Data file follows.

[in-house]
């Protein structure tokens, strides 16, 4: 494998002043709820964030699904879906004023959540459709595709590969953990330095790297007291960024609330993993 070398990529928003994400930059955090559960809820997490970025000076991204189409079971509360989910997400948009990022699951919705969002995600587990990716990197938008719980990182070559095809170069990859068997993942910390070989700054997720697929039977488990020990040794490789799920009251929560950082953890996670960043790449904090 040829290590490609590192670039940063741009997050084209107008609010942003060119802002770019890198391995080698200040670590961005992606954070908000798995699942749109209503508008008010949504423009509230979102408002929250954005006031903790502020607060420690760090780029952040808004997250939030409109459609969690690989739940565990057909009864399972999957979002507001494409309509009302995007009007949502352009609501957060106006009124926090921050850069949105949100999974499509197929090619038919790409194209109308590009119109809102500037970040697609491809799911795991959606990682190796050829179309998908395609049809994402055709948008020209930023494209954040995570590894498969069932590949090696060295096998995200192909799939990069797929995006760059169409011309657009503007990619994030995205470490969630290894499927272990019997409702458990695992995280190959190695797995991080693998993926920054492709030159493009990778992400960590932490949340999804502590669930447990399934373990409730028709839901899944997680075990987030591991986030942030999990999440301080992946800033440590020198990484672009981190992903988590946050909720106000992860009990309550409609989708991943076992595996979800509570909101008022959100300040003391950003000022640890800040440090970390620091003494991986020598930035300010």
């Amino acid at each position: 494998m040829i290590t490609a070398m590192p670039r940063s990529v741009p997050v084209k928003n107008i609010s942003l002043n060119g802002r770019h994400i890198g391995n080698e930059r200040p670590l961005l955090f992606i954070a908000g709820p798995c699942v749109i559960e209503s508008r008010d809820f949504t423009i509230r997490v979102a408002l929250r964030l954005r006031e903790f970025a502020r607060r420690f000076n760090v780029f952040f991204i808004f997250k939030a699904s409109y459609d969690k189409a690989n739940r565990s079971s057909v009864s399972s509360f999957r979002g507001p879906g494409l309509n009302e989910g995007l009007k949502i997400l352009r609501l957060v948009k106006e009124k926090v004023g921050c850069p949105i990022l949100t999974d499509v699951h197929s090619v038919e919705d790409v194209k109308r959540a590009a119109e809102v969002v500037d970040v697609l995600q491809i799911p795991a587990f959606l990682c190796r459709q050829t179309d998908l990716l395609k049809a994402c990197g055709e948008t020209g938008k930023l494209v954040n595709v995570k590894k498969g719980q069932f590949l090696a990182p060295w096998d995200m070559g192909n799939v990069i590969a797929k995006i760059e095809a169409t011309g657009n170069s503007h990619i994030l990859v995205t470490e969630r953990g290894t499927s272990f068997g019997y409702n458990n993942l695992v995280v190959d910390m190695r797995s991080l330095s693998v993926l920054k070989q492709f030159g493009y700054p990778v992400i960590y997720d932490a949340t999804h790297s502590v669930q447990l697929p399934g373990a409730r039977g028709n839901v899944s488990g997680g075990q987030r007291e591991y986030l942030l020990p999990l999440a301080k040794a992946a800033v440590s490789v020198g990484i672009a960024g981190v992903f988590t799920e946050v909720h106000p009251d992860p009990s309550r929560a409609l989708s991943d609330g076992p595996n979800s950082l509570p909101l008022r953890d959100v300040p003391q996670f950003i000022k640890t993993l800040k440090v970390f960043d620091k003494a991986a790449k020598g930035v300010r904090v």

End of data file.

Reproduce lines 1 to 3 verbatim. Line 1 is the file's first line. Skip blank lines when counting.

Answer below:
[in-house]
């Protein structure tokens, strides 16, 4: 494998002043709820964030699904879906004023959540459709595709590969953990330095790297007291960024609330993993 070398990529928003994400930059955090559960809820997490970025000076991204189409079971509360989910997400948009990022699951919705969002995600587990990716990197938008719980990182070559095809170069990859068997993942910390070989700054997720697929039977488990020990040794490789799920009251929560950082953890996670960043790449904090 040829290590490609590192670039940063741009997050084209107008609010942003060119802002770019890198391995080698200040670590961005992606954070908000798995699942749109209503508008008010949504423009509230979102408002929250954005006031903790502020607060420690760090780029952040808004997250939030409109459609969690690989739940565990057909009864399972999957979002507001494409309509009302995007009007949502352009609501957060106006009124926090921050850069949105949100999974499509197929090619038919790409194209109308590009119109809102500037970040697609491809799911795991959606990682190796050829179309998908395609049809994402055709948008020209930023494209954040995570590894498969069932590949090696060295096998995200192909799939990069797929995006760059169409011309657009503007990619994030995205470490969630290894499927272990019997409702458990695992995280190959190695797995991080693998993926920054492709030159493009990778992400960590932490949340999804502590669930447990399934373990409730028709839901899944997680075990987030591991986030942030999990999440301080992946800033440590020198990484672009981190992903988590946050909720106000992860009990309550409609989708991943076992595996979800509570909101008022959100300040003391950003000022640890800040440090970390620091003494991986020598930035300010």
């Amino acid at each position: 494998m040829i290590t490609a070398m590192p670039r940063s990529v741009p997050v084209k928003n107008i609010s942003l002043n060119g802002r770019h994400i890198g391995n080698e930059r200040p670590l961005l955090f992606i954070a908000g709820p798995c699942v749109i559960e209503s508008r008010d809820f949504t423009i509230r997490v979102a408002l929250r964030l954005r006031e903790f970025a502020r607060r420690f000076n760090v780029f952040f991204i808004f997250k939030a699904s409109y459609d969690k189409a690989n739940r565990s079971s057909v009864s399972s509360f999957r979002g507001p879906g494409l309509n009302e989910g995007l009007k949502i997400l352009r609501l957060v948009k106006e009124k926090v004023g921050c850069p949105i990022l949100t999974d499509v699951h197929s090619v038919e919705d790409v194209k109308r959540a590009a119109e809102v969002v500037d970040v697609l995600q491809i799911p795991a587990f959606l990682c190796r459709q050829t179309d998908l990716l395609k049809a994402c990197g055709e948008t020209g938008k930023l494209v954040n595709v995570k590894k498969g719980q069932f590949l090696a990182p060295w096998d995200m070559g192909n799939v990069i590969a797929k995006i760059e095809a169409t011309g657009n170069s503007h990619i994030l990859v995205t470490e969630r953990g290894t499927s272990f068997g019997y409702n458990n993942l695992v995280v190959d910390m190695r797995s991080l330095s693998v993926l920054k070989q492709f030159g493009y700054p990778v992400i960590y997720d932490a949340t999804h790297s502590v669930q447990l697929p399934g373990a409730r039977g028709n839901v899944s488990g997680g075990q987030r007291e591991y986030l942030l020990p999990l999440a301080k040794a992946a800033v440590s490789v020198g990484i672009a960024g981190v992903f988590t799920e946050v909720h106000p009251d992860p009990s309550r929560a409609l989708s991943d609330g076992p595996n979800s950082l509570p909101l008022r953890d959100v300040p003391q996670f950003i000022k640890t993993l800040k440090v970390f960043d620091k003494a991986a790449k020598g930035v300010r904090v």